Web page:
ActionProject.org
65 supporters
Update posted 5 days ago

Petition to Salisbury City Council

Save the Fame Statue in Salisbury.

With this recent political wave to remove all things that offend someone I hope you will stand with the many who want the Fame Confederate Statue in Salisbury NC to remain. This statue represents the men who died fighting for a war that the state lawmakers voted to fight. The state lawmakers voted to succeed from Union not the men who fought the war. These brave men died fighting not because they wanted to protect slavery but because their state voted to succeed. Less than 3 percent of them men who fought even owned slaves themselves.  Keeping this statue honors our Veterans. If this comes down, who is next? Congress states Confederate Soldiers are legal veterans.  By Public Law 85-425, May 23, 1958 (H.R. 358) 72 Statute 133 states – “(3) (e) for the purpose of this section, and section 433, the term ‘veteran’ includes a person who served in the military or naval forces of the Confederate States of America during the Civil War, and the term ‘active, military or naval service’ includes active service in such forces.” As a result of this law the last surviving Confederate Veteran received a U.S. Military pension until his death in 1959, and from that day until present, descendants of Confederate veterans have been able to receive military monuments to place on graves from the Veteran’s Administration for their ancestors. A Confederate Veteran should therefore be treated with the same honor and dignity of any other American veteran. I asked the City Council to keep the Fame Statue to honor these men and to help us learn from our history. Whether you feel this war was  good or bad, it is to be embraced, not deleted from our minds and history classes.  When history is forgotten, removed, or ignored it is bound to repeat itself.  This is what a small minority of people want, to brainwash everyone leaving them with no true facts.  This nation learned from its victories as well as its failures, and tearing down monuments and taking away everything that has made us great is a disservice to us all.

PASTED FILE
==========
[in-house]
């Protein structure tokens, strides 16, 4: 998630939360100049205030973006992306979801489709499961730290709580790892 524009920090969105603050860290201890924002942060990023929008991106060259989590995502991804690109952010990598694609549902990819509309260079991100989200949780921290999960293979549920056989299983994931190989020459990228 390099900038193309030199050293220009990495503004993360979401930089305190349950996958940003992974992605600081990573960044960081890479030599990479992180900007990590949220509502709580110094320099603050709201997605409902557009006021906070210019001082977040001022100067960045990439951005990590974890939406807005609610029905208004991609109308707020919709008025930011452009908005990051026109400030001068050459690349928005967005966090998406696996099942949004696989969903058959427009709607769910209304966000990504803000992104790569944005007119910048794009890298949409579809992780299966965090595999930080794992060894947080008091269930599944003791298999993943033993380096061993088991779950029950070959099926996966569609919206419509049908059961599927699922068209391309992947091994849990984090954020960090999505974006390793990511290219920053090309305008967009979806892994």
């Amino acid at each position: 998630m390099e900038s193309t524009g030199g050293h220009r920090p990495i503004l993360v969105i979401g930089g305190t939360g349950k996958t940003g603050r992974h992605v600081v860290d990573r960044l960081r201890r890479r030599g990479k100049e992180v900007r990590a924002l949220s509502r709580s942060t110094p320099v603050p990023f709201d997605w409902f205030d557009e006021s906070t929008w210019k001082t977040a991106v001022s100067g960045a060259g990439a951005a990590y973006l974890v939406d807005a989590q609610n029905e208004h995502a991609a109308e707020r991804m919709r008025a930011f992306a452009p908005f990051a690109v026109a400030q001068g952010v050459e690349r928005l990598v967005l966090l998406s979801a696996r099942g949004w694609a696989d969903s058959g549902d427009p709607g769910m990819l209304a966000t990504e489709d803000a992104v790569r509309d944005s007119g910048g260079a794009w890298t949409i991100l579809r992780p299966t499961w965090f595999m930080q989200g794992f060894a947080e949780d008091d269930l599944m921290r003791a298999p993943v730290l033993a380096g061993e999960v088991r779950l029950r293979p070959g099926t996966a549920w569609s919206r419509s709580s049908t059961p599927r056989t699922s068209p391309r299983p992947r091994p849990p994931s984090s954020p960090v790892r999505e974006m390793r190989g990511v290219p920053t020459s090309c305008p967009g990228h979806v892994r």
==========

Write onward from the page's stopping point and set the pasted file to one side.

Chadwick Kluttz
5,294 supporters
Update posted 1 week ago

Petition to Franklin Township - Warren County, Traci Stivers, Beth Callahan, Ronald Ruppert, Brian Morris

Remove Confederate Monument of Robert E. Lee from the city of Franklin, OH

To the city and Township of Franklin, OH, In the wake of violent racism recently in Charlottesville, VA, and continuous racial violence, it is clear that Confederate monuments should not have any space for them to be celebrated. Ohio is a northern state known for fighting against the Confederacy during the civil war, yet it currently honors Robert E. Lee in a public space on the corner of Dixie Highway and Hamilton-Middletown Rd. Many residents in this state and country do not feel safe due to racial violence, and these monuments cause additional and unnecessary pain.  This monument was put in place to celebrate a man that was known for commanding the Confederate army, and supported the continuation of slavery. Lee himself was a slave owner, and we have a responsibility to confront that fact and the evil that he fought to maintain. The mayor and city of Franklin, Ohio has an opportunity to do the right thing and remove this monument as a small step towards racial healing.  We cannot come together as a country until we decide to stop celebrating these symbols of slavery and hate. History should never be forgotten, and these figures should instead be remembered in our history books and museums. They should instead serve as somber reminders of our past, not in the celebratory manner that this one currently does. Let us come together and demand this monument be removed.   

Jordan Etzel
722 supporters